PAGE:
Eavan Boland, The Emigrant Irish Poems on the Underground 1992 ' Like oil lamps we put them out the back, of our houses, of our minds. We had lights better than, newer than and then a time came, this time and now we need them. Their dread, makeshift example. They would have thrived on our necessities. What they survived we could not even live. By their lights now it is time to imagine how they stood there, what they stood with, that their possessions may become our power: Cardboard. Iron. Their hardships parcelled in them. Patience. Fortitude. Long-suffering in the bruise-coloured dusk of the New World. And all the old songs. And nothing to lose.' .''
POETRY LA POESIA by Pablo Neruda (1904-73) translated by Alastair Reid ' La Poesía Y fue a esa edad... Llegó la poesía a buscarme. No sé, no sé de dónde salió, de invierno o río.... And it was at that age ... Poetry arrived in search of me. I don't know, I don't know where it came from, from winter or a river. I don't know how or when, no, they were not voices, they were not words, nor silence, but from a street I was summoned, from the branches of night, abruptly from the others, among violent fires or returning alone, there I was without a face and it touched me.'
giovanni caboto/john cabot by Earle Birney (1904-1995) ' fourteen hundred and ninety seven giovanni sailed from the coast of devon 52 days discovered cape breton n.s. caught some code went home with 10 bear hides (none prime) told henry 7 his majesty now owned cipango land of jewels abounding moreover in silks & brasilwode also the spice islands of asia & the country of the grand khan henry gave giovanni 30 quid to go back to nova scotia who was kidding who?'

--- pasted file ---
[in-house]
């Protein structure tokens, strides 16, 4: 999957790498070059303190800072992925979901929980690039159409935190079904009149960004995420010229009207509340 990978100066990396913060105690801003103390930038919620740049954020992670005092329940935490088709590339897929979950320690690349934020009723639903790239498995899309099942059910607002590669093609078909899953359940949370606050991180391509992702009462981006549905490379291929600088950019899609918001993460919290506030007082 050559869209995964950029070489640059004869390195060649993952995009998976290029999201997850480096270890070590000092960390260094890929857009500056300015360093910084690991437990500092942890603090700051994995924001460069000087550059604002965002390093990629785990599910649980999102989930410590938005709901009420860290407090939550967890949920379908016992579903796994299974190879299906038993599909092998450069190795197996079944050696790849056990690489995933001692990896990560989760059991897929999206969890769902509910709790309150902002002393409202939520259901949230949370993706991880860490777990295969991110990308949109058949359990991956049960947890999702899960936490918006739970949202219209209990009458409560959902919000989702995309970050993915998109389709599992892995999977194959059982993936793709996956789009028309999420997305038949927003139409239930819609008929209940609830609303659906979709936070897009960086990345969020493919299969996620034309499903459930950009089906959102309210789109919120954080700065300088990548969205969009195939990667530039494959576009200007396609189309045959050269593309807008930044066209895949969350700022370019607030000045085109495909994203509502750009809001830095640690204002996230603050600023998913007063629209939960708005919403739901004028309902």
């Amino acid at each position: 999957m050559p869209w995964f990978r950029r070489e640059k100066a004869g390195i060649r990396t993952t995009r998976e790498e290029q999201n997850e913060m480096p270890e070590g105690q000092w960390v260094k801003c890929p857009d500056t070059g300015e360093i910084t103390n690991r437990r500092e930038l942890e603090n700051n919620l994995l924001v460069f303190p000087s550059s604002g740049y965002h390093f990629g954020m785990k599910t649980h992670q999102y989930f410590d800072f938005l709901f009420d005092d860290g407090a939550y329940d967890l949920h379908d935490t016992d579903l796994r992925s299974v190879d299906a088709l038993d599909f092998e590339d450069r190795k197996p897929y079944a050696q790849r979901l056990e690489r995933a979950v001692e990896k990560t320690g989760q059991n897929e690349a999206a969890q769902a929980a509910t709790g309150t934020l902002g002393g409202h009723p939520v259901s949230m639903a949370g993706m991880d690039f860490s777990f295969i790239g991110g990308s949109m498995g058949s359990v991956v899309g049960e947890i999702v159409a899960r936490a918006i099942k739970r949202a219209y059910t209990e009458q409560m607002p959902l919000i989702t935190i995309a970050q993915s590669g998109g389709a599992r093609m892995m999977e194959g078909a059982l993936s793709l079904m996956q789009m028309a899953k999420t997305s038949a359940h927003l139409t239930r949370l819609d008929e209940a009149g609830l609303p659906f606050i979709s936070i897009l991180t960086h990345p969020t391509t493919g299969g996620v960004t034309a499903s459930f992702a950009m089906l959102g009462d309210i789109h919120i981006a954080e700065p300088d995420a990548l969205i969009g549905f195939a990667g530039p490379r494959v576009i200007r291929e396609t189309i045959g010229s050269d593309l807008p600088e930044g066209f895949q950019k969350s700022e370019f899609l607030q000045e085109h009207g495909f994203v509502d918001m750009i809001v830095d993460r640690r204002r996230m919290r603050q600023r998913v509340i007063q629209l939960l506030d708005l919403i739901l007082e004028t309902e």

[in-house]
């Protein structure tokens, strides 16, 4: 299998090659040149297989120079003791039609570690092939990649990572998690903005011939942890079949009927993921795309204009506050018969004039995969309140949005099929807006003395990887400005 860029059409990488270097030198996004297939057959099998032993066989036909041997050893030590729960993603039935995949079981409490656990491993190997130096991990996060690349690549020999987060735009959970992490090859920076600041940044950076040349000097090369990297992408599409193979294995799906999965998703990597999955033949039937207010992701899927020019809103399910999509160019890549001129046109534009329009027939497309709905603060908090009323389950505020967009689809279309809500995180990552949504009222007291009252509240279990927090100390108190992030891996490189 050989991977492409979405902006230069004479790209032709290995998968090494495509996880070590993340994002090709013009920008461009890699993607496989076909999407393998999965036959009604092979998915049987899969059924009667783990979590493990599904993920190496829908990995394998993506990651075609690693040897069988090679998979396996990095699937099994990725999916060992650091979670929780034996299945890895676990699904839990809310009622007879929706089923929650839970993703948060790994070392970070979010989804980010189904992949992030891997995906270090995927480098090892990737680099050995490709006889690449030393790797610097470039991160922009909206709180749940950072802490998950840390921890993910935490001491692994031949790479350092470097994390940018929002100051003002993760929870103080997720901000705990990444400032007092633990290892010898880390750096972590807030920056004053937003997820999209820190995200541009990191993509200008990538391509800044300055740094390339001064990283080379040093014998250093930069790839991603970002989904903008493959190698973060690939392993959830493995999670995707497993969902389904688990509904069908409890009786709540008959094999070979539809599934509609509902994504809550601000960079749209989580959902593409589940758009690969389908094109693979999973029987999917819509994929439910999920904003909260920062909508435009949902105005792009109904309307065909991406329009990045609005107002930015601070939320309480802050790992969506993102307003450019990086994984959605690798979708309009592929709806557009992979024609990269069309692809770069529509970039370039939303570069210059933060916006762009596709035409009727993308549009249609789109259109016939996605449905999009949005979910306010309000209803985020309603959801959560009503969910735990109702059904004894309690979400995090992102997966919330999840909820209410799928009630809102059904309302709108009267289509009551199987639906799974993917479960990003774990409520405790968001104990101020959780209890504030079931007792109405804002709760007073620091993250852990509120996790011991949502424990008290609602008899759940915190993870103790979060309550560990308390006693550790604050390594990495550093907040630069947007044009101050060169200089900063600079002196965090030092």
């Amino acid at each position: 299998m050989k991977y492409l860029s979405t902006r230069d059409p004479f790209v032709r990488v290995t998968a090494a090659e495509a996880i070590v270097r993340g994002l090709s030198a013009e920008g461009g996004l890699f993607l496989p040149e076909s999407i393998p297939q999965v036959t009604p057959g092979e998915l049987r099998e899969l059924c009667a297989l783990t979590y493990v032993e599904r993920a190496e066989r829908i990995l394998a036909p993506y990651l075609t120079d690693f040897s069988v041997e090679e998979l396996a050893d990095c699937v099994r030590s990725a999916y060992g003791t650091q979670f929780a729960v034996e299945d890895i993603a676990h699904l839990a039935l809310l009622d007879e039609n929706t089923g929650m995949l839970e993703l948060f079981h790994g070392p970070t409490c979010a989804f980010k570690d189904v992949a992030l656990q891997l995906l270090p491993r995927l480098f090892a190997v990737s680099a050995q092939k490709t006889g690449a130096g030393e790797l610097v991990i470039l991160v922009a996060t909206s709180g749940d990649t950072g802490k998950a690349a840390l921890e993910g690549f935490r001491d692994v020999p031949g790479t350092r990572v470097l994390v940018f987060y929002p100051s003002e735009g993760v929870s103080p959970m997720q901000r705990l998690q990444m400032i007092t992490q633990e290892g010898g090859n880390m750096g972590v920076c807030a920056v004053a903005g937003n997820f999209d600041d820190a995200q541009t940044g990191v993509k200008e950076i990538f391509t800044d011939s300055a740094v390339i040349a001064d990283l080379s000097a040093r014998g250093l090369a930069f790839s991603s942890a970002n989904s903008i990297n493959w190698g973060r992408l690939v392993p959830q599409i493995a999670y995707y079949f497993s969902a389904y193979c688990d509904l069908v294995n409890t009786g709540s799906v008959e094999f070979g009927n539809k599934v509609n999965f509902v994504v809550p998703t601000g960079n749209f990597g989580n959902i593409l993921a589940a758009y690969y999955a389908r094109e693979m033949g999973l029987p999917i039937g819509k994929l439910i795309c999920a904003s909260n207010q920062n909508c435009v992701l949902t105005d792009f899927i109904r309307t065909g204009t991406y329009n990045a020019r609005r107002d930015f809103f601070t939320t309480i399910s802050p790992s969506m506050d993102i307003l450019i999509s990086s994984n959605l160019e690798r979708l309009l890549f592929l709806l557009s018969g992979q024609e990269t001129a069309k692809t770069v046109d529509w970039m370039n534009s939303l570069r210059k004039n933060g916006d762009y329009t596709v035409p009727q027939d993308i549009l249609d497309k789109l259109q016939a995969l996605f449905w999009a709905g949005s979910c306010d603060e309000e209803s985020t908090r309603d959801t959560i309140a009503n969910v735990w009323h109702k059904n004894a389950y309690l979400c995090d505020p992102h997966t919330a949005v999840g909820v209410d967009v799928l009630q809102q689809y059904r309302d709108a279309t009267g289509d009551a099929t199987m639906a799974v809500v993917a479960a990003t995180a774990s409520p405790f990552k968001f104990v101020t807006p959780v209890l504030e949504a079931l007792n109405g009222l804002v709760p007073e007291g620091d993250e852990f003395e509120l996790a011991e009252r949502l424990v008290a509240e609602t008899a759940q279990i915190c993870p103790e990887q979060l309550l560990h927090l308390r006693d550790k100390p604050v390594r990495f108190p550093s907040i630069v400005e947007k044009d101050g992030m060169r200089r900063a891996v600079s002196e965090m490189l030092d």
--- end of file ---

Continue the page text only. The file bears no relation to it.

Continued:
Should You Die First by Annabelle Despard (b.1943) 'Let me at least collect your smells as specimens: your armpits, woollen sweater, fingers yellow from smoke. I'd need to take an imprint of your foot and make recordings of your laugh. These archives I shall carry into exile; my body a St Helena where ships no longer dock, a rock in the ocean, an outpost where the wind howls and polar bears beat down the door.'
From March ’79, Tomas Tranströmer, tr. John F. Deane 'Tired of all who come with words, words but no language I went to the snow-covered island'
Free, Merle Collins 'Born free to be caught and fashioned and shaped and freed to wander within a caged dream of tears'